- Associated Press - Thursday, May 22, 2014

LINCOLN, Neb. (AP) - The Nebraska Game and Parks Commission wants campers to restrict the movement of firewood in an effort to keep an insect pest from reaching the state.

The commission is targeting the emerald ash borer, which has killed millions of ash trees in other states. Neighboring Iowa, for example, has found the insect in nine counties so far, including near Creston, less than 100 miles from the Missouri River and Nebraska to the west.

The commission is recommending that Nebraska residents acquire firewood at or near their destinations this Memorial Day weekend, rather than bringing it from other locations. The commission has started a firewood exchange program at several state park areas.

Campers at Niobrara, Ponca, Eugene T. Mahoney and Indian Cave state parks, and Branched Oak, Lewis and Clark, Pawnee and Two Rivers state recreation areas who bring firewood from other states are asked to exchange their wood at the park offices or with the campground hosts for an equal volume of locally acquired firewood.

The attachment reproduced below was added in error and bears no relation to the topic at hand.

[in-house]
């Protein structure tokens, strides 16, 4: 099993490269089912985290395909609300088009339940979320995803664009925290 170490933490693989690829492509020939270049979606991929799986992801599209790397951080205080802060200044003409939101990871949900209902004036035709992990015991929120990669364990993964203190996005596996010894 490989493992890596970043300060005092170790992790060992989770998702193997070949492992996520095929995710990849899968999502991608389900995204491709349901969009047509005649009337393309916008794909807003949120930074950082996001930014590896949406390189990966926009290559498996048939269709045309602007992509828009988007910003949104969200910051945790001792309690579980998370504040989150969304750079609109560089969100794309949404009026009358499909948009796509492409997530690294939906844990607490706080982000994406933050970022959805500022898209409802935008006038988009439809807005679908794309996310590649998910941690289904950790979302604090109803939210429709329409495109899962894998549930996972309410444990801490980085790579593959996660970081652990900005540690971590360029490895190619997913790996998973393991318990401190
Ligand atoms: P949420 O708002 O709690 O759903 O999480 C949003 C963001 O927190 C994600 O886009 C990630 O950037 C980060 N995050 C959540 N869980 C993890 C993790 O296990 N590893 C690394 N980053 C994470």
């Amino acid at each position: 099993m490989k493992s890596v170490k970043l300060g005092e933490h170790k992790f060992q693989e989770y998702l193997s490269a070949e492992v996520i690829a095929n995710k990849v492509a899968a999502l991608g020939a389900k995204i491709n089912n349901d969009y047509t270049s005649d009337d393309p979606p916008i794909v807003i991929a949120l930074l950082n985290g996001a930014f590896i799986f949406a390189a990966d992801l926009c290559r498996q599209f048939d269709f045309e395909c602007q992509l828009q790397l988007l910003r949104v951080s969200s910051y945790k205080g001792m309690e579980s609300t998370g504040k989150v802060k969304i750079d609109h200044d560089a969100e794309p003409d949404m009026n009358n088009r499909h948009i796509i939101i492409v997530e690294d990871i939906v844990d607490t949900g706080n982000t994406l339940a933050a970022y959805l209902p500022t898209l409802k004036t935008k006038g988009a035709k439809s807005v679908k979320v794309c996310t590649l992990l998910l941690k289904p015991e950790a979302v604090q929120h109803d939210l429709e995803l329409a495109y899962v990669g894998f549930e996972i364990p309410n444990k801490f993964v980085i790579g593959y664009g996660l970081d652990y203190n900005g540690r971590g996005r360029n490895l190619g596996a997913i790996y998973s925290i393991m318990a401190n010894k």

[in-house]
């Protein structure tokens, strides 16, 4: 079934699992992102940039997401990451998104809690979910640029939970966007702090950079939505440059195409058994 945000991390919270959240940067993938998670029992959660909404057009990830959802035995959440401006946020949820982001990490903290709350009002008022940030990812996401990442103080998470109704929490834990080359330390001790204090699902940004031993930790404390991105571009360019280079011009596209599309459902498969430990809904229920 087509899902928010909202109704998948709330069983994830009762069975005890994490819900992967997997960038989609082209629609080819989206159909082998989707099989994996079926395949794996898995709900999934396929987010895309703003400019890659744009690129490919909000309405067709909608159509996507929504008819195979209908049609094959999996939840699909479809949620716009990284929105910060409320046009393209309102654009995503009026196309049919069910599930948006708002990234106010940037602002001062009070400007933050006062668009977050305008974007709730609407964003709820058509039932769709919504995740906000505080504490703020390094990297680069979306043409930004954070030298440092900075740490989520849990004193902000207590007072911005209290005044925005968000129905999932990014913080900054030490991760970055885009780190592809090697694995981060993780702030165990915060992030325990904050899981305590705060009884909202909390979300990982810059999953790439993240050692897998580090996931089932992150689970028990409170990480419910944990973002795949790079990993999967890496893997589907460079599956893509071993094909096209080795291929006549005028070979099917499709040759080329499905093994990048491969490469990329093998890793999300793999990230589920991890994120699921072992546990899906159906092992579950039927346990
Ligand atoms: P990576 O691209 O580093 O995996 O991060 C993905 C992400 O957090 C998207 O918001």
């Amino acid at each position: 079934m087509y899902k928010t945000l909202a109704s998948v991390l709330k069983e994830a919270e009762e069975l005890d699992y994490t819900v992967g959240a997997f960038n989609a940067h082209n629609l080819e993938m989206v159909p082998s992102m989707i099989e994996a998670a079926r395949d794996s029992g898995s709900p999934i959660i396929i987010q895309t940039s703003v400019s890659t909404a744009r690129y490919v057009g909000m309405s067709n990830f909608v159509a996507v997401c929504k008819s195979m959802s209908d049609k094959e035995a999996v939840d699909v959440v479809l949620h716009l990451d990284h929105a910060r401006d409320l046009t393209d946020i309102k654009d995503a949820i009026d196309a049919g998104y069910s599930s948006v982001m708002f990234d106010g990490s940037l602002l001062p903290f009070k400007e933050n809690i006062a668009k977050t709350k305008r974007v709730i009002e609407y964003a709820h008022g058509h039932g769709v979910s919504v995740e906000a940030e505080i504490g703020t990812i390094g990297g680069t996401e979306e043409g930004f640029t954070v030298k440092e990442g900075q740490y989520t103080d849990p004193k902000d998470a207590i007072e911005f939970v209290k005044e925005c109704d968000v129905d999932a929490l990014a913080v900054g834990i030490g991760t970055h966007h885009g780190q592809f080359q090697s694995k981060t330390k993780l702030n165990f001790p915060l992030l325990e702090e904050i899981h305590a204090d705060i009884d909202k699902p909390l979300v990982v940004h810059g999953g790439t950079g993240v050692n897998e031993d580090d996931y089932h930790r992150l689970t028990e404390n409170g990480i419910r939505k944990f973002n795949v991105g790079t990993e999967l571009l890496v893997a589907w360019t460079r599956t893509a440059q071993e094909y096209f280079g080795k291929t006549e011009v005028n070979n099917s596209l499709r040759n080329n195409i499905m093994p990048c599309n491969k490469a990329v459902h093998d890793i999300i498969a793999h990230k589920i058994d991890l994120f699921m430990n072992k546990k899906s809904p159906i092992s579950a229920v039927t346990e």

Locally acquired firewood will be sold at park offices or concessions inside Chadron, Fort Robinson, Indian Cave, Eugene T. Mahoney, Niobrara, Platte River, Ponca and Smith Falls state parks and Branched Oak, Fremont, Lake Maloney, Lake Minatare, Lewis and Clark, Louisville, and Two Rivers state recreation areas.

Wood lying on the ground at Game and Parks properties may be collected and burned as firewood on site.

Emerald ash borers are native to Asia and were first detected in Michigan in 2002. Authorities have said the insect has killed more than 50 million ash trees since in the United States and have been found in at least 20 states. The bugs have yet to be detected in Nebraska, where millions of ash trees line streets and shade people in parks and yards.

But Nebraska officials fear migration Iowa, Kansas and Missouri. The insect has been found northeast Kansas’ Wyandotte County. And Missouri officials said ash borers were confirmed near Parkville, on the northwest side of Kansas City, Missouri.

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